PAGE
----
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Worldview Security Update – April 8, 2020


Americas: As of 8 April 2020, a number of governments across the Americas continue to impose restrictions, including extending states of emergency, in order to limit the spread of the coronavirus disease (COVID-19). Most countries in the region remain under lockdown or quarantine. Currently, the countries with the most confirmed cases of COVID-19 in the region are Brazil (14,152), Chile (5,116) and Ecuador (3,995). Significant developments in Anguilla, the Bahamas, Chile, Costa Rica, Peru, Trinidad and Tobago, and Venezuela are outlined below.

On 6 April the government of Anguilla banned all ships from operating in the territory’s waters to prevent individuals infected with COVID-19 from illegally entering the country. Security forces and cargo vessels are exempt from the ban. All of Anguilla’s air and sea ports remain closed to all passenger movements until 21 April.

In the Bahamas, a new nationwide lockdown takes effect from 2100 local time on 8 April (0100 UTC on 9 April) until 0500 local time on 14 April. Essential businesses, including all supermarkets, farmers’ markets, banks, pharmacies and gas stations, will be required to close until 14 April. Medical facilities, security services, utility services and media companies are exempt from the order. After the lockdown expires, a 24-hour curfew will be reintroduced, which allows essential businesses to resume operations. However, subsequent lockdowns — which require essential businesses to close — will occur every Friday from 2100 local time until 0500 local time on Mondays through the end of April.

In Chile, on 8 April authorities began requiring passengers to wear face masks at Santiago International Airport (SCEL/SCL) — located approximately 15 km (9 mi) northwest of the capital Santiago. The order applies to passengers boarding an aircraft as well as individuals on official airport buses, transfers and taxis. Additionally, the mandatory use of face masks applies to all individuals traveling in public transportation such as buses, metros and trains.

In Costa Rica, authorities extended the existing entry ban on non-resident foreign nationals until 30 April. Citizens, residents and tourists may still leave the country, but will not be readmitted until at least 1 May. Foreign nationals who enter the country illegally during this period will have their residency status revoked. The restrictions were previously scheduled to expire on 13 April.

In Peru, a nationwide 24-hour curfew will go into effect from 9-10 April. President Martín Vizcarra stated that the measure is intended to prevent crowds during the Easter holidays. Residents will not be allowed to leave their homes, and all businesses will be closed. Security forces will enforce the curfew.

In Trinidad and Tobago, on 6 April Prime Minister Keith Rowley extended the nationwide stay-at-home order until 30 April. The previous order was due to expire on 15 April. All restaurants have been ordered to close until 30 April, while businesses — such as supermarkets, farmers’ markets, bakeries, pharmacies, wholesale stores and hardware stores — are allowed to operate for limited hours. Additionally, all persons are now required to wear masks to cover their mouths and noses while in public places.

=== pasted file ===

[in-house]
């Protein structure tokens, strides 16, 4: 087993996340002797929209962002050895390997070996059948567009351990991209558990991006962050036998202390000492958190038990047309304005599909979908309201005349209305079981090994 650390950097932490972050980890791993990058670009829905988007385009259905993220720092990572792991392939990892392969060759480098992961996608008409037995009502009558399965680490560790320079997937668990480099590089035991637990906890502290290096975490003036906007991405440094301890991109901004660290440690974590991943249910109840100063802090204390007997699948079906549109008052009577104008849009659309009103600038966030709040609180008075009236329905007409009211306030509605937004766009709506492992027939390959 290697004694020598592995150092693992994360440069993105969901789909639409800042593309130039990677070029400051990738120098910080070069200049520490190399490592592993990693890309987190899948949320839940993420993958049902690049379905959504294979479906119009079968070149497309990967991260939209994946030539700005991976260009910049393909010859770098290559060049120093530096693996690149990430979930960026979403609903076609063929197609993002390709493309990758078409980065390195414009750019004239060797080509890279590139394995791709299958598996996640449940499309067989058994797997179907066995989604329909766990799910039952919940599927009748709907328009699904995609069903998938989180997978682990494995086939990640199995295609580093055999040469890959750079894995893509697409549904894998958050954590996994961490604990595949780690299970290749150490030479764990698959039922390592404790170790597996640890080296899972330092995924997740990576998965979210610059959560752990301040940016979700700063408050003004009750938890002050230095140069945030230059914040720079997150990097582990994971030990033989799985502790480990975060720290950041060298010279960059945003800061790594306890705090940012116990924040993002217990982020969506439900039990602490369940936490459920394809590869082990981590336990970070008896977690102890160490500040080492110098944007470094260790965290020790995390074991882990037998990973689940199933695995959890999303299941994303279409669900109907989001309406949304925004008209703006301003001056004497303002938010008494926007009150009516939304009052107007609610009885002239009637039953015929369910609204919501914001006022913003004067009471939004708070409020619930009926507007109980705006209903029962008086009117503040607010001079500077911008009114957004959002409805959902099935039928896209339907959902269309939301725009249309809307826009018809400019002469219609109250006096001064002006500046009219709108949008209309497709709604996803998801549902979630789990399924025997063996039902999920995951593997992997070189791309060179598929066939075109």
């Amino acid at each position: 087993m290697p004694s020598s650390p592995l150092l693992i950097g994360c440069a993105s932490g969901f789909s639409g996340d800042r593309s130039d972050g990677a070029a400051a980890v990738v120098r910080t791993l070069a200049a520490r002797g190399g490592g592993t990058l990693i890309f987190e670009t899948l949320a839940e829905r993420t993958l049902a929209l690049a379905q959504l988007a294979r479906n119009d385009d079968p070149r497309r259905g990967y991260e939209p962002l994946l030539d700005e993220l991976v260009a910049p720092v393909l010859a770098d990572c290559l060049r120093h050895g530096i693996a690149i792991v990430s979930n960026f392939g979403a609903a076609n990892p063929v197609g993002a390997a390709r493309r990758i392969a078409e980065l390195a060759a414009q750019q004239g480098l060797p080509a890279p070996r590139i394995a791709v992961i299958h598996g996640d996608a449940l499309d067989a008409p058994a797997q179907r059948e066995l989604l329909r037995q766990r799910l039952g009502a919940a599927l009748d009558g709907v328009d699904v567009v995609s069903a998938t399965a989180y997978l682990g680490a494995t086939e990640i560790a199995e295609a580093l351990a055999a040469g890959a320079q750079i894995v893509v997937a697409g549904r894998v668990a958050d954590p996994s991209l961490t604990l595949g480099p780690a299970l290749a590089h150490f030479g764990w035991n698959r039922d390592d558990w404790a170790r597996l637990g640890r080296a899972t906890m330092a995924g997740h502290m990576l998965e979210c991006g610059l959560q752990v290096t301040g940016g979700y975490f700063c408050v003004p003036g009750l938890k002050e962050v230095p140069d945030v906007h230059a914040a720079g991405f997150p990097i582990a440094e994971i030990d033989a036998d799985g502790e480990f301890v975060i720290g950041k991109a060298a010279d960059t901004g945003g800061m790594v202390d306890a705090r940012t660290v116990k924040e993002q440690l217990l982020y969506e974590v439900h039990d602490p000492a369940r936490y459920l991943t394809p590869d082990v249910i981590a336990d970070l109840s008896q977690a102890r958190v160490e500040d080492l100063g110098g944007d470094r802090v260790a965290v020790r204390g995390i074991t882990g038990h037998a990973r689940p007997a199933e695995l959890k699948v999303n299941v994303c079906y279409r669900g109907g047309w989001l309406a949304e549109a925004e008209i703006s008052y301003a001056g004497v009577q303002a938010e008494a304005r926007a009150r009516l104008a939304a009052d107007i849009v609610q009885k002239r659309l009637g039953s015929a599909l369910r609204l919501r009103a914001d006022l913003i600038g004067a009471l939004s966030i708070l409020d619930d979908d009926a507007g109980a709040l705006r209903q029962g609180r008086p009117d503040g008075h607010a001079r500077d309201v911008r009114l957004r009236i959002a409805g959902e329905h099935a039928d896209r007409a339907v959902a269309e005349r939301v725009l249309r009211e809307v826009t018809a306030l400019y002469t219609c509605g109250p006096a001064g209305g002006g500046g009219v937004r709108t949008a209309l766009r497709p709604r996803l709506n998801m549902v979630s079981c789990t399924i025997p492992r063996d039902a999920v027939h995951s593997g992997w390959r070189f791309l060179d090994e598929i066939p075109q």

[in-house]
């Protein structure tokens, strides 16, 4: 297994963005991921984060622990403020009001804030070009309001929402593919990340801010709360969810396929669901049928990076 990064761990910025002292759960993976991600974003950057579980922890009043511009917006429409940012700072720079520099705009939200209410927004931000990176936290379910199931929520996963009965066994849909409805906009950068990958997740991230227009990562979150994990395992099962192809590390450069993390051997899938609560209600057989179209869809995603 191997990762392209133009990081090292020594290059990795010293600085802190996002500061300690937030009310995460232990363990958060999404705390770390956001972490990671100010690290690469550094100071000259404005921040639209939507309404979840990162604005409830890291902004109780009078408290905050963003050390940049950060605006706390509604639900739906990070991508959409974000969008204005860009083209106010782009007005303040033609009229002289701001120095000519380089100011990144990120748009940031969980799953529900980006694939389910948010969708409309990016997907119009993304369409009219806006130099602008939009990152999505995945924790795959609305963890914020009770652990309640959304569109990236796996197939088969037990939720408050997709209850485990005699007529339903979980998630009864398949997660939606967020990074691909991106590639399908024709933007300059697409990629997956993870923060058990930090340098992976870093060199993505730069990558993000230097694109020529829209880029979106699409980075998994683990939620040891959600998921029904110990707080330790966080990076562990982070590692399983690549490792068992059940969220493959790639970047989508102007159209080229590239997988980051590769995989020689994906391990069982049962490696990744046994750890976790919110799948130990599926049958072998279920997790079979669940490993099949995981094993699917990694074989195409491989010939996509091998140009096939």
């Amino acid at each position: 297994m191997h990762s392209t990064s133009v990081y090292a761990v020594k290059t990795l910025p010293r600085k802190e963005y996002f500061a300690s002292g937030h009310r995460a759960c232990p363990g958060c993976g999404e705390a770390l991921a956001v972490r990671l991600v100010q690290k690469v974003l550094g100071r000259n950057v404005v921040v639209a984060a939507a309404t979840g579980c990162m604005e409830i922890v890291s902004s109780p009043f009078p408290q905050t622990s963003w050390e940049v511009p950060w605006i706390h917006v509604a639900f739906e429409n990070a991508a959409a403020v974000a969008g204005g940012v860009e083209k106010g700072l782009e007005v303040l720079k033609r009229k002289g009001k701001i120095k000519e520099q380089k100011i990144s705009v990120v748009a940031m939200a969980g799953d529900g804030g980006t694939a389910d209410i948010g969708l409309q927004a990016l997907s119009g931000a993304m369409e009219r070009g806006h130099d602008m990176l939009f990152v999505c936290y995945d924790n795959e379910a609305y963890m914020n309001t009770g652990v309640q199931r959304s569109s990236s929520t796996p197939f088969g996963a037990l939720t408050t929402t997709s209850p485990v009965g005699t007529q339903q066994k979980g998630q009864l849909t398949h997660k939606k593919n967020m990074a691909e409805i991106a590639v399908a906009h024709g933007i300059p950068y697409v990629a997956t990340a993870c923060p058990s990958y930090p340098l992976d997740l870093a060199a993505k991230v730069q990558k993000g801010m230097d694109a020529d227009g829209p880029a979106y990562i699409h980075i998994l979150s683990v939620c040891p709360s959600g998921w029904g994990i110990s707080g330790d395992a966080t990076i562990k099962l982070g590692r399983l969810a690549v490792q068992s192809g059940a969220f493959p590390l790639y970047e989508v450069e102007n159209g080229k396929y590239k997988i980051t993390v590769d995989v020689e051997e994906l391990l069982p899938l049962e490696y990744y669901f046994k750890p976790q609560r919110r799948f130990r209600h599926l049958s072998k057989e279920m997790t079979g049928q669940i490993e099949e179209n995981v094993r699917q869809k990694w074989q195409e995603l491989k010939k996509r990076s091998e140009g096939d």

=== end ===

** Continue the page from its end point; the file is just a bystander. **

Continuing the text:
On 7 April the Venezuelan government imposed a nightly curfew from 1600-1000 local time (2000-1400 UTC) in the towns of San Antonio del Táchira and Ureña, located along the border with Colombia, to control the flow of Venezuelan nationals returning to the country due to the COVID-19 outbreak. Furthermore, all individuals entering Venezuela will be tested for COVID-19 and required to comply with a mandatory 14-day self-quarantine. Officials stated that they expect thousands of Venezuelans to return to the country due to the outbreak.

United States (Security threat level – 2): As of 8 April 2020, confirmed cases of the coronavirus disease (COVID-19) and resulting fatalities continue to increase rapidly in the U.S., particularly in the northeastern region of the country. In New Jersey, Gov. Phil Murphy extended the statewide public health emergency on 7 April for an additional 30 days. A stay-at-home order, except for essential purposes — such as to procure food and medicine, or travel to workplaces deemed critical — has been in effect in the state since 21 March and residents have since been strongly urged to avoid all nonessential travel from 2000-0500 local time (0000-0900 UTC). New York continues to lead the country in the number of COVID-19 cases; at least 731 individuals in the state succumbed to the disease over a 24-hour period on 6-7 April. Meanwhile, in California — the state with the highest number of COVID-19 cases and fatalities in the western region — the mayor of Los Angeles issued an order on 7 April that requires patrons and workers in essential businesses, such as grocery stores and pharmacies, to wear cloth face coverings to curb the transmission of COVID-19. As of the latest reports, more than 400,000 individuals in the U.S. have contracted COVID-19 and there have been approximately 13,000 fatalities; more than 1,800 of those fatalities were recorded on 7 April.